In the context of debate in the Tennessee House of Representatives of House Bill 534 on Monday night, Representative Bill Dunn (R-Knoxville) used the debate to show that given what is occurring at places like the University of Tennessee, it is essential that laws be put in place in order that Christian students and other similar groups can be protected in order to prevent those groups from being forced to embrace ideas which are contrary to their faith.
"I think it is interesting that a private university in our State would force Christian organizations to accept non-Christian leaders, or not to have rules saying that leaders need to be a follower of Christ, but other higher education institutions in our State, such as the University of Tennessee, don't find it offensive to use student fees to host 'sex week,'" Dunn said.
"They are spending $20,000 of money from the university so that they can have over 30 events, including seminars on 'getting laid,' 'sex positivity,' 'queer as a verb,' and many other things that I don't want to mention on streaming video. and there will be a campus-wide a scavenger hunt for a golden condom. In addition, the university will be hosting 'noted lesbian bondage expert and erotica author Sinclair Sexsmith, who is an expert on sexuality and leather,' Ms. Sexsmith is expected to show college students 'how to turn up the heat on our sex drive.'"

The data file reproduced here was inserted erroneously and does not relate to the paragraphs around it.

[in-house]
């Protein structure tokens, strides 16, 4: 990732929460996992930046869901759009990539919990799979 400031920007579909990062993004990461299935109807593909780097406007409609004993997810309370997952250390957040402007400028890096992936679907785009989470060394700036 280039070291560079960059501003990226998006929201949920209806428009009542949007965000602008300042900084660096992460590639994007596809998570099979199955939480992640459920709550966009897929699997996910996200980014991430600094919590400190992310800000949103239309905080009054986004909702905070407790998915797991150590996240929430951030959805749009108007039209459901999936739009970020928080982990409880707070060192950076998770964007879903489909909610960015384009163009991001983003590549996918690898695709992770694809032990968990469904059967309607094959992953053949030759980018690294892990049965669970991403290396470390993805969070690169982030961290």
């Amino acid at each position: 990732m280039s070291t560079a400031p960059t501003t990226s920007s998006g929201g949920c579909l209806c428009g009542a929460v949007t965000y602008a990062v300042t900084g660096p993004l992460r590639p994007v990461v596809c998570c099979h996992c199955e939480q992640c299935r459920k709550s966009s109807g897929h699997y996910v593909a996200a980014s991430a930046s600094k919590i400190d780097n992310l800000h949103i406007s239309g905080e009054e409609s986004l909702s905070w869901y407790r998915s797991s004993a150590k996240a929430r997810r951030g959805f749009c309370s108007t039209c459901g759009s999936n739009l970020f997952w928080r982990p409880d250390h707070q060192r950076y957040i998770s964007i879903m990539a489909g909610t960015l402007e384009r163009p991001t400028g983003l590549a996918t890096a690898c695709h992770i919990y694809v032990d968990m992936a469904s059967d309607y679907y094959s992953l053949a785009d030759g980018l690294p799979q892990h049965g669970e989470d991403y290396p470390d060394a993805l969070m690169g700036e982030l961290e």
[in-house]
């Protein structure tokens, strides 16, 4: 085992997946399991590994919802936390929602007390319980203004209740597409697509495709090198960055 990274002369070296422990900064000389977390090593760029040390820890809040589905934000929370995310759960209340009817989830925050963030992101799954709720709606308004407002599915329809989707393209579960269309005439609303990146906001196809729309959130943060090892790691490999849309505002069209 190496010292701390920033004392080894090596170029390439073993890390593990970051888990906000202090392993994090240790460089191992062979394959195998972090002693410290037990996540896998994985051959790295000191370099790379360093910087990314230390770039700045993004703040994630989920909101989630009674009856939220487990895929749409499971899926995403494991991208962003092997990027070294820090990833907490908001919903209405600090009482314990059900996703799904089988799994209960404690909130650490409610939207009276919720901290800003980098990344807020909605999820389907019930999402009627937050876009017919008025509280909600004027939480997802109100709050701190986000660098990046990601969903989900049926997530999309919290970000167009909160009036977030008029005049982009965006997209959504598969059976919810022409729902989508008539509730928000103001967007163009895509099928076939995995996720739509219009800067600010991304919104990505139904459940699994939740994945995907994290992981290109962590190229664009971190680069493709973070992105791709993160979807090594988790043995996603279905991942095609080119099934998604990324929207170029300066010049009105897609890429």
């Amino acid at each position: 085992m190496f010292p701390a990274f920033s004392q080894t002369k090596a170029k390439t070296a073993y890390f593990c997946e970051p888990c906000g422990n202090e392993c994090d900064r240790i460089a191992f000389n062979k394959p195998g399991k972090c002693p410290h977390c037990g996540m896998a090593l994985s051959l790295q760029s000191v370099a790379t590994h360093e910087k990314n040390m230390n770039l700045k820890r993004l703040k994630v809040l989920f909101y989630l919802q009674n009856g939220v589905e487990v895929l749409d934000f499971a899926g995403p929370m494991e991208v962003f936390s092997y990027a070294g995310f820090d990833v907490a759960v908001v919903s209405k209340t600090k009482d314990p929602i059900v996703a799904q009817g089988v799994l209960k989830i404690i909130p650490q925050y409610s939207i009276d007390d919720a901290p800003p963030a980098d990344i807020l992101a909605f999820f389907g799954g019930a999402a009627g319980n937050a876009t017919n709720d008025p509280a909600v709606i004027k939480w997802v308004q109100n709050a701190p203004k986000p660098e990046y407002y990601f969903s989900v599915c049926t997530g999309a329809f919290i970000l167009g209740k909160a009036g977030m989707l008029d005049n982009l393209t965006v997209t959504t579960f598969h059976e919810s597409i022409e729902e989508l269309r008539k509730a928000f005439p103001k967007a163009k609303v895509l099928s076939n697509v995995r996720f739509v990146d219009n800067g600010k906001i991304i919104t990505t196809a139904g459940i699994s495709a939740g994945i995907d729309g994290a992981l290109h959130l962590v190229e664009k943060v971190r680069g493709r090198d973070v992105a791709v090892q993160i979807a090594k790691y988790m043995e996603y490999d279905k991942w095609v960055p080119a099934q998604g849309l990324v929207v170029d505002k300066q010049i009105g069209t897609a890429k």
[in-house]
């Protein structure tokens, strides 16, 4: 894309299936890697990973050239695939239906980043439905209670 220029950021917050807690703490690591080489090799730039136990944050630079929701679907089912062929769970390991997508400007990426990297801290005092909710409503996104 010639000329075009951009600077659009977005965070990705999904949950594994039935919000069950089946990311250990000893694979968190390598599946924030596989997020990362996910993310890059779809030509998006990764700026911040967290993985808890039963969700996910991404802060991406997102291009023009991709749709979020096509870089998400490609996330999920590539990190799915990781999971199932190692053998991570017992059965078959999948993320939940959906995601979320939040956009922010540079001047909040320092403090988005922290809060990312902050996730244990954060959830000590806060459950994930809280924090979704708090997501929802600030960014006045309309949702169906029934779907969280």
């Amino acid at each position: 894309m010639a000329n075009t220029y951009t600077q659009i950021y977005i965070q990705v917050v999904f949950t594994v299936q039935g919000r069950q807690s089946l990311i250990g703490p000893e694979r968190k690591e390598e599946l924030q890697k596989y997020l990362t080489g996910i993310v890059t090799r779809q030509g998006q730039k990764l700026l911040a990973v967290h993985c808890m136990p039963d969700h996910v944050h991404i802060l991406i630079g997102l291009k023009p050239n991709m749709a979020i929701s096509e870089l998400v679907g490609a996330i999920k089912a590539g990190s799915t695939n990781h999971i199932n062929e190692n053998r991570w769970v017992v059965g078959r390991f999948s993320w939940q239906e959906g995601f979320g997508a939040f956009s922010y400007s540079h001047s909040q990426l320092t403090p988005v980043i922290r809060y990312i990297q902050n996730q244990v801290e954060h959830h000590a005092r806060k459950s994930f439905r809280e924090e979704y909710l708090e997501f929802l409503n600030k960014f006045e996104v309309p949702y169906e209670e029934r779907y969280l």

"The group that is sponsoring this said that university officials have been 'overwhelmingly supportive of sex week, which includes a sex talent show, and drag show. We went to our administrators and they approved it immediately,'" quoted the former House Republican Leader. Dunn concluded his remarks by quoting a Tennessee graduate who said "my blood runs deep orange and its boiling." Dunn used the planned events at the University of Tennessee to illustrate why the General Assembly needed to deal with the issue of religious freedom on Tennessee campuses, with students of faith being forced to fund morally objectionable activities while potentially being forced to accept members or leaders into their on groups who are opposed to their religious beliefs.
In later remarks, Rep. Susan Lynn (R-Mount Juliet) called the exercises in public deviancy at the University of Tennessee planned for April 7th-12th "an insult to the good people of my district, many of whom pay a lot of taxes to support the University of Tennessee," stated Lynn, "many of the people in my district didn't have the good fortune to go to college."